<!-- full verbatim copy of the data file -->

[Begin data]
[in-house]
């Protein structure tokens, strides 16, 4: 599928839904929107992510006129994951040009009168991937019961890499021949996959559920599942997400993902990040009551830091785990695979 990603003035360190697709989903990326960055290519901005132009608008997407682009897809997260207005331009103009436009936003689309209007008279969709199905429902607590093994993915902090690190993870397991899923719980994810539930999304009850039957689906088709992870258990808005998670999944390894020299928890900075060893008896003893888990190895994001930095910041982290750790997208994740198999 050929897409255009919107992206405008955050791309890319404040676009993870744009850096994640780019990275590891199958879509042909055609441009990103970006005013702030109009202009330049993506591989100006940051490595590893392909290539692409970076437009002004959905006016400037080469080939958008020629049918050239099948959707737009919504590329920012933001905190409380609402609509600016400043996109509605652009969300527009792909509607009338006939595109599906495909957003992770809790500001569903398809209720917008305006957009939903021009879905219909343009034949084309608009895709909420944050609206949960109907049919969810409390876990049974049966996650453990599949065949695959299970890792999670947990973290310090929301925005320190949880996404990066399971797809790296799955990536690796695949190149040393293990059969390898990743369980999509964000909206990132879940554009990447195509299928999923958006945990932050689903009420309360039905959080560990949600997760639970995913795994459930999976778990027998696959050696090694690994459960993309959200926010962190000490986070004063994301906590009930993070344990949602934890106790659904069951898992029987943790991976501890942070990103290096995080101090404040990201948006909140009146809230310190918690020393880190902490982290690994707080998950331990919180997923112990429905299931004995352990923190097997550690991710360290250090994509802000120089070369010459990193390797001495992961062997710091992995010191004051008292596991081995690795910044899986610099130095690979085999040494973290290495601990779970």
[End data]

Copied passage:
[in-house]
């Protein structure tokens, strides 16, 4: 599928839904929107992510006129994951040009009168991937019961890499021949996959559920599942997400993902990040009551830091785990695979 990603003035360190697709989903990326960055290519901005132009608008997407682009897809997260207005331009103009436009936003689309209007008279969709199905429902607590093994993915902090690190993870397991899923719980994810539930999304009850039957689906088709992870258990808005998670999944390894020299928890900075060893008896003893888990190895994001930095910041982290750790997208994740198999 050929897409255009919107992206405008955050791309890319404040676009993870744009850096994640780019990275590891199958879509042909055609441009990103970006005013702030109009202009330049993506591989100006940051490595590893392909290539692409970076437009002004959905006016400037080469080939958008020629049918050239099948959707737009919504590329920012933001905190409380609402609509600016400043996109509605652009969300527009792909509607009338006939595109599906495909957003992770809790500001569903398809209720917008305006957009939903021009879905219909343009034949084309608009895709909420944050609206949960109907049919969810409390876990049974049966996650453990599949065949695959299970890792999670947990973290310090929301925005320190949880996404990066399971797809790296799955990536690796695949190149040393293990059969390898990743369980999509964000909206990132879940554009990447195509299928999923958006945990932050689903009420309360039905959080560990949600997760639970995913795994459930999976778990027998696959050696090694690994459960993309959200926010962190000490986070004063994301906590009930993070344990949602934890106790659904069951898992029987943790991976501890942070990103290096995080101090404040990201948006909140009146809230310190918690020393880190902490982290690994707080998950331990919180997923112990429905299931004995352990923190097997550690991710360290250090994509802000120089070369010459990193390797001495992961062997710091992995010191004051008292596991081995690795910044899986610099130095690979085999040494973290290495601990779970």